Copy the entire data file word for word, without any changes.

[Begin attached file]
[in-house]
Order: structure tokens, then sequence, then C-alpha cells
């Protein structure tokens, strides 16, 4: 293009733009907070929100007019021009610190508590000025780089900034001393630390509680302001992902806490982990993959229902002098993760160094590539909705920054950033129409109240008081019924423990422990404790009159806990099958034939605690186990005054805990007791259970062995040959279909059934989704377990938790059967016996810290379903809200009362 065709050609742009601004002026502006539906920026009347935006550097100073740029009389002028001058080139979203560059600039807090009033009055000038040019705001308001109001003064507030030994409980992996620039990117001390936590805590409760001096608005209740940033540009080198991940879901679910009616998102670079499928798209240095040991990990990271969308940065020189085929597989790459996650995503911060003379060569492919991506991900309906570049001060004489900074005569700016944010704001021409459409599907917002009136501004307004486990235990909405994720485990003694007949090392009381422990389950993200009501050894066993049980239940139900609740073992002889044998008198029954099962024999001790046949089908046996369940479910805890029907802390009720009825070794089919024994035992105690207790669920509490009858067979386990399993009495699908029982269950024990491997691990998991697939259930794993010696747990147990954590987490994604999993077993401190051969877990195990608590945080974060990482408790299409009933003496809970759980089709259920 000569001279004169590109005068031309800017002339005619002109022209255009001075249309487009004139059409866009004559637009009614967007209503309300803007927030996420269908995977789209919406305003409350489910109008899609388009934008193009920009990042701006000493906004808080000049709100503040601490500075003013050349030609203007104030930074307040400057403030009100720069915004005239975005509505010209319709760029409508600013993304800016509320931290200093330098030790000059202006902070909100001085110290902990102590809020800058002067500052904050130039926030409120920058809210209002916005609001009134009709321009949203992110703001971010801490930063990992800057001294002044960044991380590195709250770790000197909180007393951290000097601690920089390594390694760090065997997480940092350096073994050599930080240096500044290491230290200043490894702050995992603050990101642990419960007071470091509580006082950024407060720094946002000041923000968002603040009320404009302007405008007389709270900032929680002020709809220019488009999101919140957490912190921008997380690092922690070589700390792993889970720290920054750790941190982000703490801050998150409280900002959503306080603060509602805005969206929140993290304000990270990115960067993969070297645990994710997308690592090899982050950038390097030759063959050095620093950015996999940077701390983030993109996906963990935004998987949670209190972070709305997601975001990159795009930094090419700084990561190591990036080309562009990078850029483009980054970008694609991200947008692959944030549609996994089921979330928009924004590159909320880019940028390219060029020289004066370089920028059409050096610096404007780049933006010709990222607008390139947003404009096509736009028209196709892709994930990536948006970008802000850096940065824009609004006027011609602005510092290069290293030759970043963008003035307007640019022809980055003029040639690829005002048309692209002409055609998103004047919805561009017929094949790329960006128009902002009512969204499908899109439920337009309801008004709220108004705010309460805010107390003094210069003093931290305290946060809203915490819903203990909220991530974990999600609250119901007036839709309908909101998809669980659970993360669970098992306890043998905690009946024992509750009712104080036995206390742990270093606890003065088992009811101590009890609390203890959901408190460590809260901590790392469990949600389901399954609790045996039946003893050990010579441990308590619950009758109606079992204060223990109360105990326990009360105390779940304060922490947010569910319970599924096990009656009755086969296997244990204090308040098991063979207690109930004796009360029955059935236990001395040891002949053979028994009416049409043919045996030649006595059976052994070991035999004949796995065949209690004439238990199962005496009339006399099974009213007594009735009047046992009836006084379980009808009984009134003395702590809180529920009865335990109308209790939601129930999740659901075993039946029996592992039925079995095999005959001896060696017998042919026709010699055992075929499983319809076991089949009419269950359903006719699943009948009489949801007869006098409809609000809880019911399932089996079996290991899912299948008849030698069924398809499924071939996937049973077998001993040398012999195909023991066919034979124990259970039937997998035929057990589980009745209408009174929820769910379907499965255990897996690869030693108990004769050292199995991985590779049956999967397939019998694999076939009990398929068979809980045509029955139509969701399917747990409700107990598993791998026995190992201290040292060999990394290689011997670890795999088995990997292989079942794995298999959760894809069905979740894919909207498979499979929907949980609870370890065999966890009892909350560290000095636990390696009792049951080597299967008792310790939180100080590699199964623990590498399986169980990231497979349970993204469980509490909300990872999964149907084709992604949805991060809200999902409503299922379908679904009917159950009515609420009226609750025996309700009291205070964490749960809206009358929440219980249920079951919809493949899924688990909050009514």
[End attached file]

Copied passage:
[in-house]
Order: structure tokens, then sequence, then C-alpha cells
């Protein structure tokens, strides 16, 4: 293009733009907070929100007019021009610190508590000025780089900034001393630390509680302001992902806490982990993959229902002098993760160094590539909705920054950033129409109240008081019924423990422990404790009159806990099958034939605690186990005054805990007791259970062995040959279909059934989704377990938790059967016996810290379903809200009362 065709050609742009601004002026502006539906920026009347935006550097100073740029009389002028001058080139979203560059600039807090009033009055000038040019705001308001109001003064507030030994409980992996620039990117001390936590805590409760001096608005209740940033540009080198991940879901679910009616998102670079499928798209240095040991990990990271969308940065020189085929597989790459996650995503911060003379060569492919991506991900309906570049001060004489900074005569700016944010704001021409459409599907917002009136501004307004486990235990909405994720485990003694007949090392009381422990389950993200009501050894066993049980239940139900609740073992002889044998008198029954099962024999001790046949089908046996369940479910805890029907802390009720009825070794089919024994035992105690207790669920509490009858067979386990399993009495699908029982269950024990491997691990998991697939259930794993010696747990147990954590987490994604999993077993401190051969877990195990608590945080974060990482408790299409009933003496809970759980089709259920 000569001279004169590109005068031309800017002339005619002109022209255009001075249309487009004139059409866009004559637009009614967007209503309300803007927030996420269908995977789209919406305003409350489910109008899609388009934008193009920009990042701006000493906004808080000049709100503040601490500075003013050349030609203007104030930074307040400057403030009100720069915004005239975005509505010209319709760029409508600013993304800016509320931290200093330098030790000059202006902070909100001085110290902990102590809020800058002067500052904050130039926030409120920058809210209002916005609001009134009709321009949203992110703001971010801490930063990992800057001294002044960044991380590195709250770790000197909180007393951290000097601690920089390594390694760090065997997480940092350096073994050599930080240096500044290491230290200043490894702050995992603050990101642990419960007071470091509580006082950024407060720094946002000041923000968002603040009320404009302007405008007389709270900032929680002020709809220019488009999101919140957490912190921008997380690092922690070589700390792993889970720290920054750790941190982000703490801050998150409280900002959503306080603060509602805005969206929140993290304000990270990115960067993969070297645990994710997308690592090899982050950038390097030759063959050095620093950015996999940077701390983030993109996906963990935004998987949670209190972070709305997601975001990159795009930094090419700084990561190591990036080309562009990078850029483009980054970008694609991200947008692959944030549609996994089921979330928009924004590159909320880019940028390219060029020289004066370089920028059409050096610096404007780049933006010709990222607008390139947003404009096509736009028209196709892709994930990536948006970008802000850096940065824009609004006027011609602005510092290069290293030759970043963008003035307007640019022809980055003029040639690829005002048309692209002409055609998103004047919805561009017929094949790329960006128009902002009512969204499908899109439920337009309801008004709220108004705010309460805010107390003094210069003093931290305290946060809203915490819903203990909220991530974990999600609250119901007036839709309908909101998809669980659970993360669970098992306890043998905690009946024992509750009712104080036995206390742990270093606890003065088992009811101590009890609390203890959901408190460590809260901590790392469990949600389901399954609790045996039946003893050990010579441990308590619950009758109606079992204060223990109360105990326990009360105390779940304060922490947010569910319970599924096990009656009755086969296997244990204090308040098991063979207690109930004796009360029955059935236990001395040891002949053979028994009416049409043919045996030649006595059976052994070991035999004949796995065949209690004439238990199962005496009339006399099974009213007594009735009047046992009836006084379980009808009984009134003395702590809180529920009865335990109308209790939601129930999740659901075993039946029996592992039925079995095999005959001896060696017998042919026709010699055992075929499983319809076991089949009419269950359903006719699943009948009489949801007869006098409809609000809880019911399932089996079996290991899912299948008849030698069924398809499924071939996937049973077998001993040398012999195909023991066919034979124990259970039937997998035929057990589980009745209408009174929820769910379907499965255990897996690869030693108990004769050292199995991985590779049956999967397939019998694999076939009990398929068979809980045509029955139509969701399917747990409700107990598993791998026995190992201290040292060999990394290689011997670890795999088995990997292989079942794995298999959760894809069905979740894919909207498979499979929907949980609870370890065999966890009892909350560290000095636990390696009792049951080597299967008792310790939180100080590699199964623990590498399986169980990231497979349970993204469980509490909300990872999964149907084709992604949805991060809200999902409503299922379908679904009917159950009515609420009226609750025996309700009291205070964490749960809206009358929440219980249920079951919809493949899924688990909050009514």